While these matters are passing in Illyria, Paullus, before the arrival of the ten commissioners, sent his son Quintus Maximus, who was by this time returned from Rome, to sack Agassae and Aeginium: Agassae, because the inhabitants, after surrendering their city to the consul, and volun- tarily soliciting an alliance with Rome, had revolted again to [p. 2148]
Perseus: the crime of the people of Aeginium was of a late date;
not giving credit to the report
of the Romans being victorious, they had treated with hostile cruelty some soldiers who came into the city.
He also detached Lucius Postumius to pillage the city of Aenia; because the inhabitants had continued in arms with more obstinacy than the neighbouring states.
Autumn now drew nigh; at the commencement of this season, when he resolved to make a tour through Greece, in order to take a view of those curiosities, which, being celebrated by fame, are represented as greater than they really are when examined by the eye, he gave the command of his quarters to Caius Sulpicius Gallus, and, with
a moderate retinue, began his journey, accompanied by his son Scipio, and Athenaeus, king Eumenes' brother, and directed his route through Thessaly to the famous oracle at Delphi;
where he offered sacrifices to Apollo, and, in honour of his victory, destined for his own statues some unfinished columns in the vestibule, on which they had intended to place statues of king Perseus. He also visited the temple of Jupiter Trophonius at Lebadia;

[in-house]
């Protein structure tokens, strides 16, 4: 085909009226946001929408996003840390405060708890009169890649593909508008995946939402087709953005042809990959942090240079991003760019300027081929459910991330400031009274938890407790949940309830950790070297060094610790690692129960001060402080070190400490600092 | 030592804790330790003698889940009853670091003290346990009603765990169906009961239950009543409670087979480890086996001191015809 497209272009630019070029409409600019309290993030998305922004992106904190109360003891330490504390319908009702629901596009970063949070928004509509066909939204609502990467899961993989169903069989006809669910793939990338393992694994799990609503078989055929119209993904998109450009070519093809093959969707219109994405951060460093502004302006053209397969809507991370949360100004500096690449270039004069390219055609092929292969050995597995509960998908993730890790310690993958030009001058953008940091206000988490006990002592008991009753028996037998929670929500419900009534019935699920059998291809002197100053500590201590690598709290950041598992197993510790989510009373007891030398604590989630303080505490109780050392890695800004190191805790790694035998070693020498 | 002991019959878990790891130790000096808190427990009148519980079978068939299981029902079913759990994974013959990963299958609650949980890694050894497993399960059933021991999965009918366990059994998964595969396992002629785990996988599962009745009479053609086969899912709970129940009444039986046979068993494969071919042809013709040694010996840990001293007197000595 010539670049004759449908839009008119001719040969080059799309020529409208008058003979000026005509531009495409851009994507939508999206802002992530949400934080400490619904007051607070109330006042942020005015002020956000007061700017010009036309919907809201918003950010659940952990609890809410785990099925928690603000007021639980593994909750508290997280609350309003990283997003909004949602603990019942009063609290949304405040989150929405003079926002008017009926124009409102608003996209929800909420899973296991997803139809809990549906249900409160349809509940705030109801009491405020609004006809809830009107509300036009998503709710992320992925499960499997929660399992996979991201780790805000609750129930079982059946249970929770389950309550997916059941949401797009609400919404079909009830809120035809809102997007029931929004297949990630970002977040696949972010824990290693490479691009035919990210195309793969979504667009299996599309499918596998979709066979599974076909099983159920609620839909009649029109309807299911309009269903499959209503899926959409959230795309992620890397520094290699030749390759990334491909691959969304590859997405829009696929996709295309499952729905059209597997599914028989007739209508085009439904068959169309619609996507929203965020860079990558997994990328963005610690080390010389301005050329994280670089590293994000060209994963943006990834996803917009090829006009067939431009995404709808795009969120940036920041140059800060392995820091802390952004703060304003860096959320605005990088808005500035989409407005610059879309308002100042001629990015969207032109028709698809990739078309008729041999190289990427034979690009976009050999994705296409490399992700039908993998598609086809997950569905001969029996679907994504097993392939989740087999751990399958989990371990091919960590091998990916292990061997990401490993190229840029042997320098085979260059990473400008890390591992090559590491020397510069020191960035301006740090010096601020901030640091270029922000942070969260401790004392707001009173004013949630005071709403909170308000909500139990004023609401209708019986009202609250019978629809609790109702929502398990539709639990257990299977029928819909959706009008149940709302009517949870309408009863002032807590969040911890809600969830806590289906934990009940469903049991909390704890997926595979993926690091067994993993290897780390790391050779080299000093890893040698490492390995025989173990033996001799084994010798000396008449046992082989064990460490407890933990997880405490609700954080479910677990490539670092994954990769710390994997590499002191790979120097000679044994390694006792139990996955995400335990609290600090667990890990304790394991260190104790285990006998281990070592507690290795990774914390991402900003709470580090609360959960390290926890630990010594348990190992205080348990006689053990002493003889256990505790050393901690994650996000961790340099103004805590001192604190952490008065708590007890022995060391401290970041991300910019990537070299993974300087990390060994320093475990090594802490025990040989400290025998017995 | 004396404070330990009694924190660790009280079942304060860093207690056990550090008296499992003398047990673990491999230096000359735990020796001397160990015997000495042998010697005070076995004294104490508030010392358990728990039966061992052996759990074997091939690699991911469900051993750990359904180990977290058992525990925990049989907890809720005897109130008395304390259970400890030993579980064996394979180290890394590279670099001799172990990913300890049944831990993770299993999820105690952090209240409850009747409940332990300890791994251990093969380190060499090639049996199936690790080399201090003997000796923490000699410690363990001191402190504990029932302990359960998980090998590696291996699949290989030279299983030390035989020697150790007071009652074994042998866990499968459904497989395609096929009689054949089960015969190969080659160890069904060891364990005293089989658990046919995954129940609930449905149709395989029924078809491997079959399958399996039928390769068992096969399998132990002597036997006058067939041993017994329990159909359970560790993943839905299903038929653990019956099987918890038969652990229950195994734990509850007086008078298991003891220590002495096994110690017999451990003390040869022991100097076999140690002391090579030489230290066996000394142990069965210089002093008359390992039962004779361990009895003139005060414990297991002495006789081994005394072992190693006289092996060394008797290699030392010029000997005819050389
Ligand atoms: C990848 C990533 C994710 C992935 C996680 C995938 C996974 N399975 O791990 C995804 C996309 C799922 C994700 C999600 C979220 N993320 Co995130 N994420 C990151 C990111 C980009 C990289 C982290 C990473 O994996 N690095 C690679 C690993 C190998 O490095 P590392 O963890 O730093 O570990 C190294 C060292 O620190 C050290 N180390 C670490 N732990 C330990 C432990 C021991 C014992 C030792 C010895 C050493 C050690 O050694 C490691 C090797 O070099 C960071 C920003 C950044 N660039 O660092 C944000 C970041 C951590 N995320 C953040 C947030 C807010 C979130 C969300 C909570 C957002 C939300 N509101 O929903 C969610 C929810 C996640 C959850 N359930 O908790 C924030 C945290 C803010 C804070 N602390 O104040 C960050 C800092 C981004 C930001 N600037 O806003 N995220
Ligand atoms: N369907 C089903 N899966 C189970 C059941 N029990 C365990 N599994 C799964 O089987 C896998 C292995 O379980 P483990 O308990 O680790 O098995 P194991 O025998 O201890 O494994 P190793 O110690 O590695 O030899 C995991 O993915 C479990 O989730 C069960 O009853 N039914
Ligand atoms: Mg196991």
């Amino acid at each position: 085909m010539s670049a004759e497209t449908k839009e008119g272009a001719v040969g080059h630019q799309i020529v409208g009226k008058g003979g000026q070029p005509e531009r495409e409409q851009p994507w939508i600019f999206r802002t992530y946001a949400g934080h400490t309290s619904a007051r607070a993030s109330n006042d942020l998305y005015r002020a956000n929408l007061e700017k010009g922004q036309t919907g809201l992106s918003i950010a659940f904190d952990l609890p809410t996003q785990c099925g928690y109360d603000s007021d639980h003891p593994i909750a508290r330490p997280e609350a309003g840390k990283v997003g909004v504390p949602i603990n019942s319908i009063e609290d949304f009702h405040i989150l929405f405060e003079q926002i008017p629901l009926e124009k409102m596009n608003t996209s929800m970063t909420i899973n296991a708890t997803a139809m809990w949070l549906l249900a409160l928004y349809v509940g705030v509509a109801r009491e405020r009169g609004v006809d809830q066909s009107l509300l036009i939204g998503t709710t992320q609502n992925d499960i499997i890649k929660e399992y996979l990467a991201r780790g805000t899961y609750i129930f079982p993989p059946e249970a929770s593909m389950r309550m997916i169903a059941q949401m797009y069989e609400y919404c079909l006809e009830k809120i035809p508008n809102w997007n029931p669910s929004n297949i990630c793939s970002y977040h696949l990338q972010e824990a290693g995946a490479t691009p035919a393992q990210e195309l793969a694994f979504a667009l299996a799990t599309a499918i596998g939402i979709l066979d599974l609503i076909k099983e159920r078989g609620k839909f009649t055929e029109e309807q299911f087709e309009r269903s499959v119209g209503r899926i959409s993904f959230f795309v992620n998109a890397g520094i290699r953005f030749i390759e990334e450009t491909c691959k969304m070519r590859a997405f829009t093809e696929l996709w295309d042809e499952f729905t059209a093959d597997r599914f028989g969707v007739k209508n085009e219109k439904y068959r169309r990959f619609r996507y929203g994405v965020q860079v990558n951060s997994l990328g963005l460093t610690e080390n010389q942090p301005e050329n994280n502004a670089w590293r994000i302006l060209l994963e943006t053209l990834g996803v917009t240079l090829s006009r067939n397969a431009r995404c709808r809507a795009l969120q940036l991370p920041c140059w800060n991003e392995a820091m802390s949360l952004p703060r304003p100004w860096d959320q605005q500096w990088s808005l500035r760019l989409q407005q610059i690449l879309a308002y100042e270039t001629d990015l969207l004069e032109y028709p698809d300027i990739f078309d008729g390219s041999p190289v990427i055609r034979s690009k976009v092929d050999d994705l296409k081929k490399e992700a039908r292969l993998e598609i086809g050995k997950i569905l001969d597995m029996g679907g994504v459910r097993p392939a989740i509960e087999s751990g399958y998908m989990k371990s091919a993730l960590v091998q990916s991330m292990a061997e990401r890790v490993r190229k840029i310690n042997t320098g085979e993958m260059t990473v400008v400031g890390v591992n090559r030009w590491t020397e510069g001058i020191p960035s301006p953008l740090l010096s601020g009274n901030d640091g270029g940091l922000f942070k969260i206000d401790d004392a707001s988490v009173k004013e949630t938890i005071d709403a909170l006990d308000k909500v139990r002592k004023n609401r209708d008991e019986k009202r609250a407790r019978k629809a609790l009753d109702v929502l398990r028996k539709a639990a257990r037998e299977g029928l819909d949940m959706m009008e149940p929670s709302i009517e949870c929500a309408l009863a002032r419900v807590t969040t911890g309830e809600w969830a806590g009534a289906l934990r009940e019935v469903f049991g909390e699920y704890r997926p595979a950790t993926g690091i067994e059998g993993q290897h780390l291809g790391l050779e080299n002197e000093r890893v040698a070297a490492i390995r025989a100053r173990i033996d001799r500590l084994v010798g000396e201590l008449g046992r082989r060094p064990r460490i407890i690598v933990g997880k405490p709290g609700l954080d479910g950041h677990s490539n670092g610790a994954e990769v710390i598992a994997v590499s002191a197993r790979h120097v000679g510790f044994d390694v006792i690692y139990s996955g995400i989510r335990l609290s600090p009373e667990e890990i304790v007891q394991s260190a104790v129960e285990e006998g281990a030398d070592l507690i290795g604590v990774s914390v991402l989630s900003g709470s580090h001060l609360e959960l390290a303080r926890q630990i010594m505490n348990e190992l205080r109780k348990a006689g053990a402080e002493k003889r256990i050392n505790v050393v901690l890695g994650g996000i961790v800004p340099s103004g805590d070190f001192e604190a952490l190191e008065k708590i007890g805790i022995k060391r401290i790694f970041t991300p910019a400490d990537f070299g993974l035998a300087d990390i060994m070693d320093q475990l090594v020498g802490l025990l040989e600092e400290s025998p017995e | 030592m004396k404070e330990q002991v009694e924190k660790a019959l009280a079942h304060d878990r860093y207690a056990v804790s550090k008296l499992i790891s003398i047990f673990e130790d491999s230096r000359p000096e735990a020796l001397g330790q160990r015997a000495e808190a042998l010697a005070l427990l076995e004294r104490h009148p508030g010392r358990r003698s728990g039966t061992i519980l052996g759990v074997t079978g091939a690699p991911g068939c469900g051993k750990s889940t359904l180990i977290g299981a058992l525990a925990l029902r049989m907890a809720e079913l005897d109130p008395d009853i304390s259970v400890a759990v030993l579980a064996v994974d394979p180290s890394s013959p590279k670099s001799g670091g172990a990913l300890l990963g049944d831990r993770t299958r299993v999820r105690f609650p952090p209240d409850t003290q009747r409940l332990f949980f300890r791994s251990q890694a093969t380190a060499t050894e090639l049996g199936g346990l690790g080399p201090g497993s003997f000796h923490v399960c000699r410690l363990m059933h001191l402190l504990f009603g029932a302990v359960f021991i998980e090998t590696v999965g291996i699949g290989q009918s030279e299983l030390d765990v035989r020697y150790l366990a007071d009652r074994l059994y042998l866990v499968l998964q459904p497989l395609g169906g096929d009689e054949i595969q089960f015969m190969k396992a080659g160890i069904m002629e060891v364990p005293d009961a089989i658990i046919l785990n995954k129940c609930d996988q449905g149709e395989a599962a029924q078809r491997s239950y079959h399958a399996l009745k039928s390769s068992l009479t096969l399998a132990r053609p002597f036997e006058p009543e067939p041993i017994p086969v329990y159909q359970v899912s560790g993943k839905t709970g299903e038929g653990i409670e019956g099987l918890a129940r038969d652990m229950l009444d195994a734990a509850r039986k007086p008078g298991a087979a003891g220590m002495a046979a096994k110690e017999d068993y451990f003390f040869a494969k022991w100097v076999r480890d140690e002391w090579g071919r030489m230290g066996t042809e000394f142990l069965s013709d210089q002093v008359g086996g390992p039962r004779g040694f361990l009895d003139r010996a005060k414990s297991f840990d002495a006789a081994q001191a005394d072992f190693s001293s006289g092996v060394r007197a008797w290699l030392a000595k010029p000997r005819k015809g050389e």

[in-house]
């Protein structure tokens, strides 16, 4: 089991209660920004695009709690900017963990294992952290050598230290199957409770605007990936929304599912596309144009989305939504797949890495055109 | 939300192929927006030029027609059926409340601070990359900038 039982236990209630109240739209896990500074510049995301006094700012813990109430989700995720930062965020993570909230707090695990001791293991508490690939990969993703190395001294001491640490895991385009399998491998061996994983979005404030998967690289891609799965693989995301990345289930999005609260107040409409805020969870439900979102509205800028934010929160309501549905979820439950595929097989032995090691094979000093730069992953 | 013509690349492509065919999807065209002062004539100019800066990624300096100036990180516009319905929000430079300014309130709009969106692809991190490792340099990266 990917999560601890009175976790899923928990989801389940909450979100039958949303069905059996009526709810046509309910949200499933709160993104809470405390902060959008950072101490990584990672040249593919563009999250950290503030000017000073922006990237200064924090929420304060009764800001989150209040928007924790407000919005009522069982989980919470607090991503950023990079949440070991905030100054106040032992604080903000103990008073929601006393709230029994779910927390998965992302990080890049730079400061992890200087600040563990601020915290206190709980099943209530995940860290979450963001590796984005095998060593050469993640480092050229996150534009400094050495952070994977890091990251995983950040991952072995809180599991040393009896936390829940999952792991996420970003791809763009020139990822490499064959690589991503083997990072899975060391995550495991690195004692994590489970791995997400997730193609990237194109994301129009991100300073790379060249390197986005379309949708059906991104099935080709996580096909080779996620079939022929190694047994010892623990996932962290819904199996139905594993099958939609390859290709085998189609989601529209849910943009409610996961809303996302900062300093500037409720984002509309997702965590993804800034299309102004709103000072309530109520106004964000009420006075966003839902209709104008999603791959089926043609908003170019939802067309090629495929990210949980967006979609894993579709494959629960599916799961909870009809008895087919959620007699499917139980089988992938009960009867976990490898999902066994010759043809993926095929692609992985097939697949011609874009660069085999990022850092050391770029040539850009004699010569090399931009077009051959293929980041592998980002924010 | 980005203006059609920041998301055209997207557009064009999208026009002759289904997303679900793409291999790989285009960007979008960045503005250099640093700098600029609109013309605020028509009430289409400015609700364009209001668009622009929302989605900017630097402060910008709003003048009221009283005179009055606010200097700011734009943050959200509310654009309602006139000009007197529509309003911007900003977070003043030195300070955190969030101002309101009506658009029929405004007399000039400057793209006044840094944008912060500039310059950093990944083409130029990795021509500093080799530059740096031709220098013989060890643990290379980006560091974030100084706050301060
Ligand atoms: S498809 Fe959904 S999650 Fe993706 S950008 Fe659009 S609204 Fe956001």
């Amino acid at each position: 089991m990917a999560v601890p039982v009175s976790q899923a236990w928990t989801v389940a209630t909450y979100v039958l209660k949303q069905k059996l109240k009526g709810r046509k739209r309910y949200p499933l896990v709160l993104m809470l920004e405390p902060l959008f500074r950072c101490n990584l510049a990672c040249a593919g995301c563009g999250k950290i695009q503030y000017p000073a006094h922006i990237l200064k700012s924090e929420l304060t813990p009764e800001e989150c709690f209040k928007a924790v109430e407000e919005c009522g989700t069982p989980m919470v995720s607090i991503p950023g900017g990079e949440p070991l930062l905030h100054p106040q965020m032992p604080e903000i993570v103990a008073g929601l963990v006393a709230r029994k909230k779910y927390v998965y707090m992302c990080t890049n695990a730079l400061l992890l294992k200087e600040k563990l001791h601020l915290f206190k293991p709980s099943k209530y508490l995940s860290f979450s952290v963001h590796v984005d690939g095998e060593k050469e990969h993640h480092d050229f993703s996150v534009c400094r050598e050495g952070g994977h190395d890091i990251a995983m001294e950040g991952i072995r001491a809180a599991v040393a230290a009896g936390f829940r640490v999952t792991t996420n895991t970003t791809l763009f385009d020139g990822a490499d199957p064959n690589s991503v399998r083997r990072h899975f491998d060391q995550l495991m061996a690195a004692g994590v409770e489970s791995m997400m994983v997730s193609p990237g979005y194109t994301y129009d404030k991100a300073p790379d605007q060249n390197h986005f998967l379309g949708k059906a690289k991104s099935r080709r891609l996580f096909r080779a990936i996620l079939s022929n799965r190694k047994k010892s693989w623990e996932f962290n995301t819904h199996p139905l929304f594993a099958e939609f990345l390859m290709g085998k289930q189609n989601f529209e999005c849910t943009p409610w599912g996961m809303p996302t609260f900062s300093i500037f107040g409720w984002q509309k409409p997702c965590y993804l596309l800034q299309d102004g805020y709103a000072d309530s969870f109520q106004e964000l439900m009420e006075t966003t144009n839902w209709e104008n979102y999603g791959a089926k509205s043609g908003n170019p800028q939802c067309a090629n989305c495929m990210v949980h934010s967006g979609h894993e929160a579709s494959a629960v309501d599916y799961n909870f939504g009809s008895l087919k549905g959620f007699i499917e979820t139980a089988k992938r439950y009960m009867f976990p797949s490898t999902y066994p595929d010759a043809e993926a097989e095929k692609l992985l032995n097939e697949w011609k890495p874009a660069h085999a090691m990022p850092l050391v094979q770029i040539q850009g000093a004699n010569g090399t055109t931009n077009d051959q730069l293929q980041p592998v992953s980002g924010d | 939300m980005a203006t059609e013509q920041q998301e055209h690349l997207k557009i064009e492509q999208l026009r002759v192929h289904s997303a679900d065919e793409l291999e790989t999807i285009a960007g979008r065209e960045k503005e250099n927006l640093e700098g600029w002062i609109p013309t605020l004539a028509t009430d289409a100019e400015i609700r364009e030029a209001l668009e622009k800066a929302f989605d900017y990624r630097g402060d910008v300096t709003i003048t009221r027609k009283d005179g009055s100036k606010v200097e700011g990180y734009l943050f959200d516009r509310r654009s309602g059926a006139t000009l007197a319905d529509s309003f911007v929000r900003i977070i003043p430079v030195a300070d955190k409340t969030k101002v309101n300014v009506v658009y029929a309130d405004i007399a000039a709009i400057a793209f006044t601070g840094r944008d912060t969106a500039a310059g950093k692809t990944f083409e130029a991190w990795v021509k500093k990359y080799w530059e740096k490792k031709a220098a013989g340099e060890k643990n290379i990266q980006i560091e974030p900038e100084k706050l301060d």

where, after viewing the mouth of the cave, through which people applying to the oracle descend, in order to obtain information from the gods, he sacrificed to Jupiter and Hercyna, who have a temple there; and then went down to Chalcis, to see the curiosities of the Euripus, and of the island of Eubœa, which is there united to the continent by a bridge.
From Chalcis he passed by sea to Aulis, a port three miles distant, famous for having been formerly the station of Agamemnon's fleet of one thousand ships, and distinguished also for the temple of Diana, in which that king of kings sought a passage for his fleet to Troy, by offering his daughter Iphigenia as a victim at the altar.
Thence he came to Oropus, in Attica; where an ancient prophet is worshipped as a god, and has an old temple, rendered delightful by the surrounding springs and streams.
He then went to Athens, which, though filled with only the decayed relics of ancient grandeur, still contained many things worthy of observation; the citadel, the port, the walls connecting Piraeeus with the city; the dockyards, the monuments of illustrious generals, the statues of gods and men, alike remarkable for the variety of the materials and the ingenuity of the artists.